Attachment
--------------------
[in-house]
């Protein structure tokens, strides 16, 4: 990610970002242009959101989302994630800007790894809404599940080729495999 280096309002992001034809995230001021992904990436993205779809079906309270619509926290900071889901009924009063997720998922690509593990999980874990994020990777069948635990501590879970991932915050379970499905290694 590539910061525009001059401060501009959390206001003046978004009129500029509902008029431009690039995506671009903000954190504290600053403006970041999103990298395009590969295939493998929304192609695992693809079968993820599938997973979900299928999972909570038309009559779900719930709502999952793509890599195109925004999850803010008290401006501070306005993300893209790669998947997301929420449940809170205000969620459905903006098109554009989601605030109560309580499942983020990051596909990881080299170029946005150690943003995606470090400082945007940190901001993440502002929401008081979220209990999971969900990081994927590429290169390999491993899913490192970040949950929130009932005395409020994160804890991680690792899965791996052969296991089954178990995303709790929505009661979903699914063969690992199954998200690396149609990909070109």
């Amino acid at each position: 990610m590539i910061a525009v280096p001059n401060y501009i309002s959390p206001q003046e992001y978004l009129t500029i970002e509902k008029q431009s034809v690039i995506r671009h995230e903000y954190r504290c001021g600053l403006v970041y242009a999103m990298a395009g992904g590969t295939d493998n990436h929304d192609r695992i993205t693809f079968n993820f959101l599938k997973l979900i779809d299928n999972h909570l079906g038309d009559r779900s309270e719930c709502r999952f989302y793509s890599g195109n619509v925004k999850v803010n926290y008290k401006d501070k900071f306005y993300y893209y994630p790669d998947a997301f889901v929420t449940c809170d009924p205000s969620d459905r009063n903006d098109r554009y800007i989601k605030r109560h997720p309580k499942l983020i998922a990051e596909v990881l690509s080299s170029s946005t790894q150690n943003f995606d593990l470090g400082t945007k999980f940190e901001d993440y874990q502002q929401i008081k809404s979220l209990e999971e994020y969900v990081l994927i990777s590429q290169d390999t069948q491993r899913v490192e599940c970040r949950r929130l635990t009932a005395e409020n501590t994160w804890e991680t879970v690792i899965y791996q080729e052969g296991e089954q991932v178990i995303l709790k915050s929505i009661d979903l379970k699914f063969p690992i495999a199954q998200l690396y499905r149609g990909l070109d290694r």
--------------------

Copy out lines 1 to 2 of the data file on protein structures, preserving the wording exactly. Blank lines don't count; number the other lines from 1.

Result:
[in-house]
């Protein structure tokens, strides 16, 4: 990610970002242009959101989302994630800007790894809404599940080729495999 280096309002992001034809995230001021992904990436993205779809079906309270619509926290900071889901009924009063997720998922690509593990999980874990994020990777069948635990501590879970991932915050379970499905290694 590539910061525009001059401060501009959390206001003046978004009129500029509902008029431009690039995506671009903000954190504290600053403006970041999103990298395009590969295939493998929304192609695992693809079968993820599938997973979900299928999972909570038309009559779900719930709502999952793509890599195109925004999850803010008290401006501070306005993300893209790669998947997301929420449940809170205000969620459905903006098109554009989601605030109560309580499942983020990051596909990881080299170029946005150690943003995606470090400082945007940190901001993440502002929401008081979220209990999971969900990081994927590429290169390999491993899913490192970040949950929130009932005395409020994160804890991680690792899965791996052969296991089954178990995303709790929505009661979903699914063969690992199954998200690396149609990909070109």